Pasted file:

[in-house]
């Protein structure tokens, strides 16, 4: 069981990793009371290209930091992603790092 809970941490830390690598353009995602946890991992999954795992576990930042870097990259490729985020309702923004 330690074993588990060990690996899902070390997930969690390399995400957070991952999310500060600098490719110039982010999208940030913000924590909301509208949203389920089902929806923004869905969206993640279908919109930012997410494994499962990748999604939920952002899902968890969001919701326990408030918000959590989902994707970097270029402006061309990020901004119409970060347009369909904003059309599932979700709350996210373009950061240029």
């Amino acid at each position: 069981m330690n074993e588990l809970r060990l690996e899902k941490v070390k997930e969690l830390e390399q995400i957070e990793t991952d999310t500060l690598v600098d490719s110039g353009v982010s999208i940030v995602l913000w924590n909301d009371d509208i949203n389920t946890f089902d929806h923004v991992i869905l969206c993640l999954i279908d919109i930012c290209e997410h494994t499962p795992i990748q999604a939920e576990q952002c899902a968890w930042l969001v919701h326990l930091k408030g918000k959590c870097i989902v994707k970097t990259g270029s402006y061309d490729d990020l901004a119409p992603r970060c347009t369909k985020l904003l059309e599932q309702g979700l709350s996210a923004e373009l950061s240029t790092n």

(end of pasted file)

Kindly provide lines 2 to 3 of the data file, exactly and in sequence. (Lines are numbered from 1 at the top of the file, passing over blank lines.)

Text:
């Protein structure tokens, strides 16, 4: 069981990793009371290209930091992603790092 809970941490830390690598353009995602946890991992999954795992576990930042870097990259490729985020309702923004 330690074993588990060990690996899902070390997930969690390399995400957070991952999310500060600098490719110039982010999208940030913000924590909301509208949203389920089902929806923004869905969206993640279908919109930012997410494994499962990748999604939920952002899902968890969001919701326990408030918000959590989902994707970097270029402006061309990020901004119409970060347009369909904003059309599932979700709350996210373009950061240029």
């Amino acid at each position: 069981m330690n074993e588990l809970r060990l690996e899902k941490v070390k997930e969690l830390e390399q995400i957070e990793t991952d999310t500060l690598v600098d490719s110039g353009v982010s999208i940030v995602l913000w924590n909301d009371d509208i949203n389920t946890f089902d929806h923004v991992i869905l969206c993640l999954i279908d919109i930012c290209e997410h494994t499962p795992i990748q999604a939920e576990q952002c899902a968890w930042l969001v919701h326990l930091k408030g918000k959590c870097i989902v994707k970097t990259g270029s402006y061309d490729d990020l901004a119409p992603r970060c347009t369909k985020l904003l059309e599932q309702g979700l709350s996210a923004e373009l950061s240029t790092n």